My own blog began as a xanga journal which for a long time was really just a new incarnation of the marble composition books I kept prior…..one that I could update more regularly when I was bored at my day job. Yes, I talk about writing and things I’ve read or encountered online. Occasionally, there’s some self-examination of my work. Yes it’s narcissistic. Rarely will I give you a serious discussion on poetics since I’m primarily a sensualist and not all that intellectual as some of the poetry bloggers I read regularly.. Nor can I offer you any discussion on my generation of poets or what have you.. Campion asks "Could these writers really have such little felt experience outside "the poetry world"? Personally, my daily surroundings and activities are largely guided by poetry and books, working in a library and doing this poetry thing, and reading quite a bit. Yeah, this is pretty much it, it’s not like I’m climbing mountains or fighting in wars, or doing any typically male great Hemingwayesque adventures that inform my writing. I spend a lot of time commuting, slacking off at work, writing poems, revising poems, reading blogs, reading poetry books and novels, listening to music, etc. I occasionally spend some time weekly updating my website in shameless self-promotion, working on various publishing projects, studying up on submissions, obsessing over my manuscripts, my chapbooks, what I’ve sent out and when I’ll hear back. What is this blog for? Well, it’s hooked to my website, so it primarily contains any good news, any random neuroses about writing or publishing, the occasional rant, writing or non-writing related. I started my website largely to hook together all the places online where my poems were appearing, but now I use it as well to sell chapbooks, talk a bit about who I am, what I do. I try not to get too personal on the blog,, since this is a public forum, so I won’t talk about my private life on the whole that could get me into hot water with the folks I see on a daily basis. I will talk about things I’ve read, things I’ve seen, and occasionally indulge in a bit of thinking out loud and random brainstorming. Sometimes I will toot my own horn, sometimes I’ll toot anyone else's horn who I think deserves it. Sometimes I will mope, sometimes I’ll talk about the weather.I’ll even talk about submitting –gasp!!—or the book manuscript I’m working on—gasp!!!—or how I got rejected from some publication I wanted to be a part of ever so badly.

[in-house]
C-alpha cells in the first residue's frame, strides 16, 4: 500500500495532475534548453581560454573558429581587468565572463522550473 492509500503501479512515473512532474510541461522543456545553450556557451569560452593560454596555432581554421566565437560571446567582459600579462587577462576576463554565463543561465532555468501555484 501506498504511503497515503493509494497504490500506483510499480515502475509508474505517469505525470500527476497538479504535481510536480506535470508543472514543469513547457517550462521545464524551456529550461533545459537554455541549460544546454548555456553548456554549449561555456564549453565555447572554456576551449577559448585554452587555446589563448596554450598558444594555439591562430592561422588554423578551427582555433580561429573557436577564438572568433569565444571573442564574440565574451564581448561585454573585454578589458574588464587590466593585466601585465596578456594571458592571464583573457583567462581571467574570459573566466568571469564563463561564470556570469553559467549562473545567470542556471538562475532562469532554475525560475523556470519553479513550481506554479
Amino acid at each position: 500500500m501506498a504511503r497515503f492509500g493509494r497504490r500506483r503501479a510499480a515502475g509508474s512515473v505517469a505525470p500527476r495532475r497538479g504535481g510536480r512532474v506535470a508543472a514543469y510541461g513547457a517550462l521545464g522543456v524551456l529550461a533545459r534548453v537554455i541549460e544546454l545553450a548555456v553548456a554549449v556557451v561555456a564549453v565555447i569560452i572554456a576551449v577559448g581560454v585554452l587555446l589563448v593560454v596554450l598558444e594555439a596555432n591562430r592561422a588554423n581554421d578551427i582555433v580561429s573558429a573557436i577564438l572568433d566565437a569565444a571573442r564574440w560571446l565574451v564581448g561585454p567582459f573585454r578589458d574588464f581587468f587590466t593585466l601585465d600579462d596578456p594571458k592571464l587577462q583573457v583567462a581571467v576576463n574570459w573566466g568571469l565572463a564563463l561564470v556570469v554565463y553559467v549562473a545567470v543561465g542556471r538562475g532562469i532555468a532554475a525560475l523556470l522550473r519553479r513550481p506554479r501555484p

So many poets I’m convinced try to make it look like they don’t think about publication but I suspect it’s a whole lot of smoke and mirrors.I’m fully ready to cast off the veil—yes, I submit my work, nearly all of it eventually, yes, I want to be published, yes, I’ll promote my own work any way you give me a chance to. I write with publication in mind, with an audience in mind (people are always surprised by this). Not any particular publication or audience, but nevertheless. I remember reading an interview with a poet whose work I like very much and who’d been pretty active in the city giving readings and such and she made it rather defensively clear that she didn’t seek any of those readings out, yet had been sought out by the coordinators. Fuck that, I’ll read anywhere I see a good chance to. (and thus have been termed a poetry whore on occasion) From the swanky SAIC ballroom for Poetry Center of Chicago to the crappiest dive bar with three people in the audience. One reason is that I like to read, probably vestiges of my theatre background, even at open-mics, but another is that it’s getting that work out there, not allowing it to moulder on my hard drive. I want publications, prizes, I want books, not to validate me really , but because these are the things that writers, whatever your genre, want. Otherwise, we’d be doing something else. If that’s “careerism,” so be it.